I don’t think anyone is ever truly ready for how completely your life changes when  you have a baby. Even when it is something that you’ve been planning for some time. And with such a massive change, it’s only natural to feel some sense of nostalgia, even sadness, at the lifestyle you once had and will likely never have again. I could be totally cliched and say that I’ve gained so much more than I have given up but sometimes, it just isn’t true. But I know that as tough as things may get right now and as bright as my past may seem when I’m looking back on it, it really wasn’t all sunshine and roses and I know in my heart that the best really is yet to come for the future now that I have a family.

Is it simply that I’m too cold and unemotional? Well no, that can’t be right. You can ask Lee and he will tell you without a moments hesitation that I am very emotional. But I do have a tough time connecting with people. I think I always have. Perhaps it’s because I am too introverted and too emotionally distanced.
I actually have no answer for that. I do worry that these particular traits will make me a bad mother. But it’s something that I’m aware of and I think at worst, it may just mean that I won’t be the best mother (which is my own mum, by the way). Even so, I don’t think that can be the reason why I’m still yet to feel those intense mother feels.

Maybe, just maybe, there isn’t actually anything wrong with the way my feelings towards being a mum and having a daughter are developing at all. We (the collective we) accept  that dads won’t feel those strong dad feelings when the baby is first born. In fact I’d go so far as to say that we actually expect that they’re not really going to build that bond and feel those feelings until much much later. You know, when the baby is more “interactive” (seriously, how many times have you heard that?). And while I understand the argument that for women it’s different as this tiny human being was literally a part of our bodies for over nine months. But it’s still a new person, albeit an adorably tiny one, that you’re meeting and are expected to fall madly in love with. Why shouldn’t the same allowances be made for mums?

Although I haven’t had one of those big moments, I have had lots of little moments. Like…
– seeing the way that her face lights up in a smile through the fog of sleep when I first go in to her in the morning. That is a moment that only we will ever share.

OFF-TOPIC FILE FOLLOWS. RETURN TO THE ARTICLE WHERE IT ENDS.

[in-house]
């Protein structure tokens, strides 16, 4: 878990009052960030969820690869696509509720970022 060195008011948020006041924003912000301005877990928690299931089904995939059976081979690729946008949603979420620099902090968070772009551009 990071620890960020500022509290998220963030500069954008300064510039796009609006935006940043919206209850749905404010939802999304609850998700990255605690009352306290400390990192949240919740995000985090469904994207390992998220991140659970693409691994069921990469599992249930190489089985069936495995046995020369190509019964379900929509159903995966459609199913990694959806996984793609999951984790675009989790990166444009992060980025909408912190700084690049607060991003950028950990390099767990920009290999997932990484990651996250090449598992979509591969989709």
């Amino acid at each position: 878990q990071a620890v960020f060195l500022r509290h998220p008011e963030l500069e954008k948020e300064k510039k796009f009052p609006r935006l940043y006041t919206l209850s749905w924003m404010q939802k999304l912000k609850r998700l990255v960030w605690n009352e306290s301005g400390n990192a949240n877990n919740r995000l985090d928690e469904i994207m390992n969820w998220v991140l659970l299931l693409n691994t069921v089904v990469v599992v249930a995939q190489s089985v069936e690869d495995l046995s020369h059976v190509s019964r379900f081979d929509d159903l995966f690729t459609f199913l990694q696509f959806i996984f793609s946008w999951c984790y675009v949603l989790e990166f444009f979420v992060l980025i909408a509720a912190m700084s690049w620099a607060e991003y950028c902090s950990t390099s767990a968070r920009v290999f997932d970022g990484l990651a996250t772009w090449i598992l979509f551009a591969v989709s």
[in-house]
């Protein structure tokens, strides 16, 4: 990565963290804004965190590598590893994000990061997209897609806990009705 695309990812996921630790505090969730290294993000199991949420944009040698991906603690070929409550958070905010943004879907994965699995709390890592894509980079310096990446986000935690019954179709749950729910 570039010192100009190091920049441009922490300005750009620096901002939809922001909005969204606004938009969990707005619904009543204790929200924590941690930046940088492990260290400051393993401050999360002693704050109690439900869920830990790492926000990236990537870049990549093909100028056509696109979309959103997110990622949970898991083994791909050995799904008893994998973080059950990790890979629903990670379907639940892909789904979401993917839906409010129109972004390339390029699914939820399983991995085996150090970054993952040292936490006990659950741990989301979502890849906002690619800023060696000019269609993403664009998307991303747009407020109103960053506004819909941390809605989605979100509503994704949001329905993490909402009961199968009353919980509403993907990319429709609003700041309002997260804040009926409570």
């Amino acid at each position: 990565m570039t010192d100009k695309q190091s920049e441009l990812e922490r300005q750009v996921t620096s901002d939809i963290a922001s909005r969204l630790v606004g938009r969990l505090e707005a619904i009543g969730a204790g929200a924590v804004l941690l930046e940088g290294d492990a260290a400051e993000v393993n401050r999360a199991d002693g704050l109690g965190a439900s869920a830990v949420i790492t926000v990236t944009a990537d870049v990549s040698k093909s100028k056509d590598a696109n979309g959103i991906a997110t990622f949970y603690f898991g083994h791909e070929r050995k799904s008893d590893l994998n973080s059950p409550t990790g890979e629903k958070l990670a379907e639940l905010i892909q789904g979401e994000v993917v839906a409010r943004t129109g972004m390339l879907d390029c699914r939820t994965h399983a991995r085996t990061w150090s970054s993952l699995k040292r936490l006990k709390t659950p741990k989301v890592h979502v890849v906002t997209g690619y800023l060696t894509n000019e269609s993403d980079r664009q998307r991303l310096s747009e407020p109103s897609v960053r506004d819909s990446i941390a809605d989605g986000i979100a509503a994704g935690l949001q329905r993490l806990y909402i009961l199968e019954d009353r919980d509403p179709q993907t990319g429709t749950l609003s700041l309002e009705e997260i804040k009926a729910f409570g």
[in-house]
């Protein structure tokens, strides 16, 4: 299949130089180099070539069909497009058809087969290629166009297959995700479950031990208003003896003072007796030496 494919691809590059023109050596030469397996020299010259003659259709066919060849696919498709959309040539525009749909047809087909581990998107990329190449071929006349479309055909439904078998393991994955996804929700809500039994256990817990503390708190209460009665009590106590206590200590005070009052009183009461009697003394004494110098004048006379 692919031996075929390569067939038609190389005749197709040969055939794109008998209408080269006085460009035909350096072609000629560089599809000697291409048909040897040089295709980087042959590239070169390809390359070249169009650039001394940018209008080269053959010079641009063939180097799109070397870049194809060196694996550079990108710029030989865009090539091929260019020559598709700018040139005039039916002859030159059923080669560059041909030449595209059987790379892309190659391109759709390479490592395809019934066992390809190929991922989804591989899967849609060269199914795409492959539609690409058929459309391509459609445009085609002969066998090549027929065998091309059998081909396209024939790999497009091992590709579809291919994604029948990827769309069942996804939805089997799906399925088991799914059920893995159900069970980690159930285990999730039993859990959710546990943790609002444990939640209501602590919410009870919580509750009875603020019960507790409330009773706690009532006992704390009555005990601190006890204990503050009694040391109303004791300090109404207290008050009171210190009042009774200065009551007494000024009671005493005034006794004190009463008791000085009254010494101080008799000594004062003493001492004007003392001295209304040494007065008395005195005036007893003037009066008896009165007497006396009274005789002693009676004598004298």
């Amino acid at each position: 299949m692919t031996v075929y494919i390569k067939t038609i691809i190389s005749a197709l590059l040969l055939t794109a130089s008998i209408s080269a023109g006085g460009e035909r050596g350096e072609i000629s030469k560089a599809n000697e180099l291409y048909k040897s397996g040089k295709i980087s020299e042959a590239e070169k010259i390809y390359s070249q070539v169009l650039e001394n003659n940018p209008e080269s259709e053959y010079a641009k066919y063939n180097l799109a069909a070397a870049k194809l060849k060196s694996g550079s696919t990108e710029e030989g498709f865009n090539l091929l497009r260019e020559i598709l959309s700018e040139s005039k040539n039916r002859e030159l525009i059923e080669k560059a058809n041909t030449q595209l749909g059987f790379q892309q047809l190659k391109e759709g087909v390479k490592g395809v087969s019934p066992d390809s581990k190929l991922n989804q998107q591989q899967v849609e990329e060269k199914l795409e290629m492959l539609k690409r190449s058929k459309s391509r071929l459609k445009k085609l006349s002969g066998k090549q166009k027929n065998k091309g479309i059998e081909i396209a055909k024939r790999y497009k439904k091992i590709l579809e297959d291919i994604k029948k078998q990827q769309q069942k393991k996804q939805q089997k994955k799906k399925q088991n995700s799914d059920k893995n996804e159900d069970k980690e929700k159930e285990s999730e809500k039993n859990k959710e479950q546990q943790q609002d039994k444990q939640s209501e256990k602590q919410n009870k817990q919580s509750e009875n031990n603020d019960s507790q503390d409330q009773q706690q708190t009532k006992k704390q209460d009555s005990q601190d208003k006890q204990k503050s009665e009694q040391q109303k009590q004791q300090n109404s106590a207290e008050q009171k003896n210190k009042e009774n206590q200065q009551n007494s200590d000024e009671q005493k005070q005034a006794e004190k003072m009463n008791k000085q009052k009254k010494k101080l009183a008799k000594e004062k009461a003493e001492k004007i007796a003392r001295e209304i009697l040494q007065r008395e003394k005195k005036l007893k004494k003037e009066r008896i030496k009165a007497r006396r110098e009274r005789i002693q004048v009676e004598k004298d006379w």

– preparing food for her and thinking about how the food that I make for her now is going to influence the way that she eats and the relationship with food for the rest of her life.
– walking past the baby clothing section in Target and seeing all the winter clothes out and realising that Violet relies entirely on me to make sure that she’s dressed in clothes that will keep her warm through winter

It’s these small and relatively insignificant moments (there are many more of them than the three I’ve mentioned) that light a small flame deep within me. In those moments, I really do feel like a mum and I really do feel like she’s mine. And I think that’s ok. There is no one size fits all in life, nor should there be in the emotional journey that is parenthood.

So yes, I am still waiting for the time when Violet really feels like she belongs to me, belongs with me. I know that in time, those feelings will grow and develop and intensify. What I know with absolutely certainty for now is this:
I love Violet with all my heart. She is without a doubt the most amazing thing I have ever done in my life.
There is absolutely nothing in the world that could make me want to be apart from her. Ever.
In my truly dark moments, she is the light that brings me back. She is my reason why.
I think that is more than enough.

One thought on “I’m a mum

  1. I’ve never ever thought of you as introverted. You’re one of the most confident women I’ve met.
    Great writing. I’m very jealous of what you have & hope one day I might have something near to myself.
    Em xx